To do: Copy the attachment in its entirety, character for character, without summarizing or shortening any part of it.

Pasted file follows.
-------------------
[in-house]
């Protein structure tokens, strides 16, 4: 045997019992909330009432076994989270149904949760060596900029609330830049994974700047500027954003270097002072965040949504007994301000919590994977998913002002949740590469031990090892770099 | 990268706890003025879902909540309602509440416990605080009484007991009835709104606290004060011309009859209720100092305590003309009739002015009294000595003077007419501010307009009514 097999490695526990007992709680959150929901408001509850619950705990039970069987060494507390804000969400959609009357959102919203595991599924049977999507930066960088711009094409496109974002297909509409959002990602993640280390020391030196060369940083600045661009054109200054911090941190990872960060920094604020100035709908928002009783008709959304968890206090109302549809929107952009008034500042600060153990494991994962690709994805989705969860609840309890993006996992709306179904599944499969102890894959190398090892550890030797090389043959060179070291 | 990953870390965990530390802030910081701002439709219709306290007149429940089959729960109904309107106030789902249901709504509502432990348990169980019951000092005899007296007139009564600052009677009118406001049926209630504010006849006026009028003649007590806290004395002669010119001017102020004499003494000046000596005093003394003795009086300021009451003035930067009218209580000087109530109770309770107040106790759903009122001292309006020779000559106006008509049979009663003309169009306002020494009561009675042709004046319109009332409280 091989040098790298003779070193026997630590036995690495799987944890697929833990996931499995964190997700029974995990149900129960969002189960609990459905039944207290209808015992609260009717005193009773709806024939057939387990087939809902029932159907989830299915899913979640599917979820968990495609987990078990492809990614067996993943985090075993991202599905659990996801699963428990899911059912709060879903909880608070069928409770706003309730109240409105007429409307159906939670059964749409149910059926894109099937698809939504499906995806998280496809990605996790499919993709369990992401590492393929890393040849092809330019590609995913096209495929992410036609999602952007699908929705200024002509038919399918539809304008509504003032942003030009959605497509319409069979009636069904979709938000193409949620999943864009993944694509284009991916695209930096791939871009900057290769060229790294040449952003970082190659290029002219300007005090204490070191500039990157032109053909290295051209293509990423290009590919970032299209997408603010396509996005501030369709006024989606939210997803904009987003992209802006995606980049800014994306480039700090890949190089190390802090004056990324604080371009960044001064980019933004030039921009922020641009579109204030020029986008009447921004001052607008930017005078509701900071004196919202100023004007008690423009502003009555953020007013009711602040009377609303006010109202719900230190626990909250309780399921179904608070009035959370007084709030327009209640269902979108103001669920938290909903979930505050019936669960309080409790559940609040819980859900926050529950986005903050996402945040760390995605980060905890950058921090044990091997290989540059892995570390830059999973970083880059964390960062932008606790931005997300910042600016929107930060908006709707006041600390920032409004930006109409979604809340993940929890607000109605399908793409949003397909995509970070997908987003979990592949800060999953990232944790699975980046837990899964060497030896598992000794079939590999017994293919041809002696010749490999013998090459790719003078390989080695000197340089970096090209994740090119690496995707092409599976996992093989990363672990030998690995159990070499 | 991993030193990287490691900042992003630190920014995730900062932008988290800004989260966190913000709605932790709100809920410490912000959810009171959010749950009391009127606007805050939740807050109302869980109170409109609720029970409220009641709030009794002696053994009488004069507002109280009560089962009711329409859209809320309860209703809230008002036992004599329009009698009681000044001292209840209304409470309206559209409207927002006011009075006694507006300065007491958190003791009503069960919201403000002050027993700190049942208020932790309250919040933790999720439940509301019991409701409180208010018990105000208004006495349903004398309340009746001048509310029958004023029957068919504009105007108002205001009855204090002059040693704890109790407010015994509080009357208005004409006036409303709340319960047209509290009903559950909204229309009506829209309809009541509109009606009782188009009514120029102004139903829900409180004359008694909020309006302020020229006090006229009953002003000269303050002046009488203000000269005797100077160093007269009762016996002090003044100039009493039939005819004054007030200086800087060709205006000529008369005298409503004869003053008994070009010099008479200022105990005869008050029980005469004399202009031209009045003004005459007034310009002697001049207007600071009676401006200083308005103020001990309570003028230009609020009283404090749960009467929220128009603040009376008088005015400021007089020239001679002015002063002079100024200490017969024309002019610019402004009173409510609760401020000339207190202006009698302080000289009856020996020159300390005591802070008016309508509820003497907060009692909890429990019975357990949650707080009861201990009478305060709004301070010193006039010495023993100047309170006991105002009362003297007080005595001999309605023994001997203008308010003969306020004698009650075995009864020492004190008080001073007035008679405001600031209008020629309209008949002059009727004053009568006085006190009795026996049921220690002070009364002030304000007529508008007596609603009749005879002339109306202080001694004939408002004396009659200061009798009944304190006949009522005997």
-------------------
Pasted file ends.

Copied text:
[in-house]
């Protein structure tokens, strides 16, 4: 045997019992909330009432076994989270149904949760060596900029609330830049994974700047500027954003270097002072965040949504007994301000919590994977998913002002949740590469031990090892770099 | 990268706890003025879902909540309602509440416990605080009484007991009835709104606290004060011309009859209720100092305590003309009739002015009294000595003077007419501010307009009514 097999490695526990007992709680959150929901408001509850619950705990039970069987060494507390804000969400959609009357959102919203595991599924049977999507930066960088711009094409496109974002297909509409959002990602993640280390020391030196060369940083600045661009054109200054911090941190990872960060920094604020100035709908928002009783008709959304968890206090109302549809929107952009008034500042600060153990494991994962690709994805989705969860609840309890993006996992709306179904599944499969102890894959190398090892550890030797090389043959060179070291 | 990953870390965990530390802030910081701002439709219709306290007149429940089959729960109904309107106030789902249901709504509502432990348990169980019951000092005899007296007139009564600052009677009118406001049926209630504010006849006026009028003649007590806290004395002669010119001017102020004499003494000046000596005093003394003795009086300021009451003035930067009218209580000087109530109770309770107040106790759903009122001292309006020779000559106006008509049979009663003309169009306002020494009561009675042709004046319109009332409280 091989040098790298003779070193026997630590036995690495799987944890697929833990996931499995964190997700029974995990149900129960969002189960609990459905039944207290209808015992609260009717005193009773709806024939057939387990087939809902029932159907989830299915899913979640599917979820968990495609987990078990492809990614067996993943985090075993991202599905659990996801699963428990899911059912709060879903909880608070069928409770706003309730109240409105007429409307159906939670059964749409149910059926894109099937698809939504499906995806998280496809990605996790499919993709369990992401590492393929890393040849092809330019590609995913096209495929992410036609999602952007699908929705200024002509038919399918539809304008509504003032942003030009959605497509319409069979009636069904979709938000193409949620999943864009993944694509284009991916695209930096791939871009900057290769060229790294040449952003970082190659290029002219300007005090204490070191500039990157032109053909290295051209293509990423290009590919970032299209997408603010396509996005501030369709006024989606939210997803904009987003992209802006995606980049800014994306480039700090890949190089190390802090004056990324604080371009960044001064980019933004030039921009922020641009579109204030020029986008009447921004001052607008930017005078509701900071004196919202100023004007008690423009502003009555953020007013009711602040009377609303006010109202719900230190626990909250309780399921179904608070009035959370007084709030327009209640269902979108103001669920938290909903979930505050019936669960309080409790559940609040819980859900926050529950986005903050996402945040760390995605980060905890950058921090044990091997290989540059892995570390830059999973970083880059964390960062932008606790931005997300910042600016929107930060908006709707006041600390920032409004930006109409979604809340993940929890607000109605399908793409949003397909995509970070997908987003979990592949800060999953990232944790699975980046837990899964060497030896598992000794079939590999017994293919041809002696010749490999013998090459790719003078390989080695000197340089970096090209994740090119690496995707092409599976996992093989990363672990030998690995159990070499 | 991993030193990287490691900042992003630190920014995730900062932008988290800004989260966190913000709605932790709100809920410490912000959810009171959010749950009391009127606007805050939740807050109302869980109170409109609720029970409220009641709030009794002696053994009488004069507002109280009560089962009711329409859209809320309860209703809230008002036992004599329009009698009681000044001292209840209304409470309206559209409207927002006011009075006694507006300065007491958190003791009503069960919201403000002050027993700190049942208020932790309250919040933790999720439940509301019991409701409180208010018990105000208004006495349903004398309340009746001048509310029958004023029957068919504009105007108002205001009855204090002059040693704890109790407010015994509080009357208005004409006036409303709340319960047209509290009903559950909204229309009506829209309809009541509109009606009782188009009514120029102004139903829900409180004359008694909020309006302020020229006090006229009953002003000269303050002046009488203000000269005797100077160093007269009762016996002090003044100039009493039939005819004054007030200086800087060709205006000529008369005298409503004869003053008994070009010099008479200022105990005869008050029980005469004399202009031209009045003004005459007034310009002697001049207007600071009676401006200083308005103020001990309570003028230009609020009283404090749960009467929220128009603040009376008088005015400021007089020239001679002015002063002079100024200490017969024309002019610019402004009173409510609760401020000339207190202006009698302080000289009856020996020159300390005591802070008016309508509820003497907060009692909890429990019975357990949650707080009861201990009478305060709004301070010193006039010495023993100047309170006991105002009362003297007080005595001999309605023994001997203008308010003969306020004698009650075995009864020492004190008080001073007035008679405001600031209008020629309209008949002059009727004053009568006085006190009795026996049921220690002070009364002030304000007529508008007596609603009749005879002339109306202080001694004939408002004396009659200061009798009944304190006949009522005997």